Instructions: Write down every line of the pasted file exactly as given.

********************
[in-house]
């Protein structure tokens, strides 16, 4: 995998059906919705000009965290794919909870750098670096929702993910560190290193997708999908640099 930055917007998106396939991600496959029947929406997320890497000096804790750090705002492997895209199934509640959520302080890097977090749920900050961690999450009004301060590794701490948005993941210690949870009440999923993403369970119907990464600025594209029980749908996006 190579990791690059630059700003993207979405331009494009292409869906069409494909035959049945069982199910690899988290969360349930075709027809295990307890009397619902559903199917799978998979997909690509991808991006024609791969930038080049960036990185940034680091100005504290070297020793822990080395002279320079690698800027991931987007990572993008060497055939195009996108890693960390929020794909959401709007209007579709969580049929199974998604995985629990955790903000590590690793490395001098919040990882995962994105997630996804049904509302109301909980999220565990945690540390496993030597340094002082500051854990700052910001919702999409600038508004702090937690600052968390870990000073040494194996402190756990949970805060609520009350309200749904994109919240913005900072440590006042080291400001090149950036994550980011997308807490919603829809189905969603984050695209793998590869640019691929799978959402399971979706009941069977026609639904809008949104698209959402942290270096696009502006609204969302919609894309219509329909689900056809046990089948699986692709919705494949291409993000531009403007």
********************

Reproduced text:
[in-house]
């Protein structure tokens, strides 16, 4: 995998059906919705000009965290794919909870750098670096929702993910560190290193997708999908640099 930055917007998106396939991600496959029947929406997320890497000096804790750090705002492997895209199934509640959520302080890097977090749920900050961690999450009004301060590794701490948005993941210690949870009440999923993403369970119907990464600025594209029980749908996006 190579990791690059630059700003993207979405331009494009292409869906069409494909035959049945069982199910690899988290969360349930075709027809295990307890009397619902559903199917799978998979997909690509991808991006024609791969930038080049960036990185940034680091100005504290070297020793822990080395002279320079690698800027991931987007990572993008060497055939195009996108890693960390929020794909959401709007209007579709969580049929199974998604995985629990955790903000590590690793490395001098919040990882995962994105997630996804049904509302109301909980999220565990945690540390496993030597340094002082500051854990700052910001919702999409600038508004702090937690600052968390870990000073040494194996402190756990949970805060609520009350309200749904994109919240913005900072440590006042080291400001090149950036994550980011997308807490919603829809189905969603984050695209793998590869640019691929799978959402399971979706009941069977026609639904809008949104698209959402942290270096696009502006609204969302919609894309219509329909689900056809046990089948699986692709919705494949291409993000531009403007």